The refereeing didn’t help. As Liverpool pressed early, seeking to break through Saints’ compact set up, Neil Swarbrick swallowed his whistle was Southampton’s physicality frustrated Daniel Sturridge. The referee’s 15 fouls tied with Mark Clattenburg at Cardiff City-Southampton for the fewest whistles among this weekend’s matches.

Regardless, this is a game that Liverpool would have expected to win, and in failing to do so, they’ve given back the advantage they earned by getting full points against Manchester United. Perhaps Luis Suárez would have made the difference, but on Saturday, he shouldn’t have needed to.

5. MOURINHO CONFESSING HE DOESN’T KNOW HOW TO COACH HIS SQUAD

By now you’ve read the excuse. Chelsea, who were 1-3-2 in their last six before Saturday’s visit from Fulham, don’t have a squad that plays Mourinho’s style, the returning coach has noted. He’s essentially having to break them in, taking the early part of this season identifying who does (and in the case of the omitted Juan Mata, does not) fit into his approach. The implication:  Chelsea are going to be slow out of the gate.

They were slow out of the gate again on Sunday, controlling play but failing to breakthrough during the first 45 minutes of their West London Derby. An early second half goal from Oscar eased the tension before a late tally from John Obi Mikel produced a comfortable 2-0 win. Still, this was an unconvincing performance against a bad team, one that could have gone another way if a Basel-esque squad were visiting Stamford Bridge.

The outcome played into Mourniho’s thesis, but we shouldn’t be so quick to believe the coach’s complaints. If we accept the common premise that great coaches adapt to their talent, then why isn’t Mounrinho better adapting to his? That isn’t to say that a new boss shouldn’t impose his style on a team, but he should be able to see when his style won’t improve a squad. He should have at least one alternative approach.

Perhaps Mourinho sees that but, like last year at Real Madrid, is looking long-term. Perhaps he’s willing to sacrifice September, October, and November with the hopes his team will be more responsive in March, April, and May.

But if that’s the case, the excuse isn’t the players’ limitations. It’s the manager’s inflexibility.

6. EVERTON: UNDEFEATED BUT STILL UNPROVEN

Perhaps the Toffees would found a way to beat Chelsea even if the Blues defense didn’t break down last week. And maybe they beat West Ham on Saturday if Mark Noble doesn’t get sent off. They haven’t lost this season, so maybe we should be giving Roberto Martínez’s team the benefit of the doubt. They are, after all, the only team in the league without a loss.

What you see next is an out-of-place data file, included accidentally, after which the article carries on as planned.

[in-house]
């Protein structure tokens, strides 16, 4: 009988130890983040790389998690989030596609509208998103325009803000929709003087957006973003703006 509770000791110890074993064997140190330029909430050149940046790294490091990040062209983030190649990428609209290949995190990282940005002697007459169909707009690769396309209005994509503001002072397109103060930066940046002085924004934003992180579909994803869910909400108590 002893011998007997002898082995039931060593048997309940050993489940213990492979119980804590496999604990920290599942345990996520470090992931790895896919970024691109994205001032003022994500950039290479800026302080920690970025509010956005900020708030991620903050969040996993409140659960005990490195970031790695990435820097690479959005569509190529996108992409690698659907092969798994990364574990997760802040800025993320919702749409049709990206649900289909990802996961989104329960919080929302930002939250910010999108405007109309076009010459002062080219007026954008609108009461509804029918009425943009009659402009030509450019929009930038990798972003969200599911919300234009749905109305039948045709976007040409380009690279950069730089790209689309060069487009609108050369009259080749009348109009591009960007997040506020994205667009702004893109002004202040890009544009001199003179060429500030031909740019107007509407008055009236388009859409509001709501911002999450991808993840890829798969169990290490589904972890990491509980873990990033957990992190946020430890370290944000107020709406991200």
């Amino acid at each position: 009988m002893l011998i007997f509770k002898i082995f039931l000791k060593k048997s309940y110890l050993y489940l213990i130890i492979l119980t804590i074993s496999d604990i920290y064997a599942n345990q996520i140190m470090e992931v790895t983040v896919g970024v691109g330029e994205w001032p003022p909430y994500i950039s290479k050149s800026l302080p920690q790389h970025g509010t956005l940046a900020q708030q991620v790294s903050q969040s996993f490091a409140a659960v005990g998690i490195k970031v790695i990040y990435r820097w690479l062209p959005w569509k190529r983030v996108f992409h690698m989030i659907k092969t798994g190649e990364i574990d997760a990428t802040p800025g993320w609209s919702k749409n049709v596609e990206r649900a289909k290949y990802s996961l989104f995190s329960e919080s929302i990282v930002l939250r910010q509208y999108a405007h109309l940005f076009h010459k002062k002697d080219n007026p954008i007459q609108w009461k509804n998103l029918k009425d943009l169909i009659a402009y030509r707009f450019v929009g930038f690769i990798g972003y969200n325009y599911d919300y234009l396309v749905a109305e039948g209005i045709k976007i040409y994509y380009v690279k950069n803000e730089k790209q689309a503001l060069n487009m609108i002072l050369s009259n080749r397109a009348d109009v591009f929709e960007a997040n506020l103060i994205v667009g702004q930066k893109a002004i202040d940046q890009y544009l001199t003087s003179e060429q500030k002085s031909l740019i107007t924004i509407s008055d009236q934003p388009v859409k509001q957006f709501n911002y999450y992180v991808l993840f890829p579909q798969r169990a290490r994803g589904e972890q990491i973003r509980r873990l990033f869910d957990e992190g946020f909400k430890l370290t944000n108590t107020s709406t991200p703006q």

But to revert back to comparison from point two, Everton’s start is more like Tottenham’s than Arsenal’s. Whereas the Gunner have gone out and made people believe they have reached a certain level, Spurs have survived their shortcomings and remain a bit unproven. We’ll know more about them one they hit their next obstacle.

Everton, recording their second win in a row on Saturday, did what every good team needs to do: Take advantage of the opportunity they were presented. And they did the same thing when Chelsea came to Goodison. Whether they can start generating opportunities of their own and start winning games on more than their opponent’s mistakes has yet to be seen.

How Sevilla hope to destroy the Madrid-Barca duopoly in Spain

MADRID, SPAIN - OCTOBER 15: Samir Nasri  (2ndR) of Sevilla FC celebrates scoring their second goal with teammates during the La Liga match between CD Leganes and Sevilla FC at Estadio Municipal de Butarque on October 15, 2016 in Leganes, Spain. (Photo by Gonzalo Arroyo Moreno/Getty Images)
Photo by Gonzalo Arroyo Moreno/Getty Images
Leave a comment

MADRID (AP) Sevilla’s ambitious hopes of becoming a La Liga contender are beginning to materialize.

With an inspired team not afraid of confronting the powerhouses, Sevilla has shown it’s ready to take the next step and seriously challenge Barcelona, Real Madrid, and Atletico Madrid.

[ MORE: Monday’s transfer rumor roundup | Sunday | Friday | Thursday ]

One game before the halfway mark in the Spanish league, the squad revitalized by coach Jorge Sampaoli is only a point behind leader Madrid, a team it defeated in impressive fashion on Sunday.

The come-from-behind 2-1 win came thanks to another gritty performance by Sampaoli’s team, which has mixed high-intensity defense and a fast-paced attack to impose its style against opponents, no matter how strong they are.

“A victory in a game like this allows us to remain optimistic and believe that this team can continue this run if we maintain this same determination,” Sampaoli said. “Time will tell if we can succeed.”

Sevilla’s win halted Madrid’s 40-game unbeaten streak in all competitions. Sevilla had already come close to a victory midweek in the Copa del Rey, but it conceded two late goals in a 3-3 draw that led to its elimination. It lost the first leg the week before in Madrid 3-0.

“We had three difficult matches against Real Madrid and we were superior in two of them,” Sampaoli said. “We were able to beat a team that was unbeaten.”

[ MORE: PHOTO — Juventus unveil new logo, identity rebrand ]

Sevilla this season also defeated Atletico 1-0, drew at fifth-place Villarreal 0-0, and routed sixth-place Real Sociedad 4-0. It lost 2-1 to Barcelona in an encouraging display.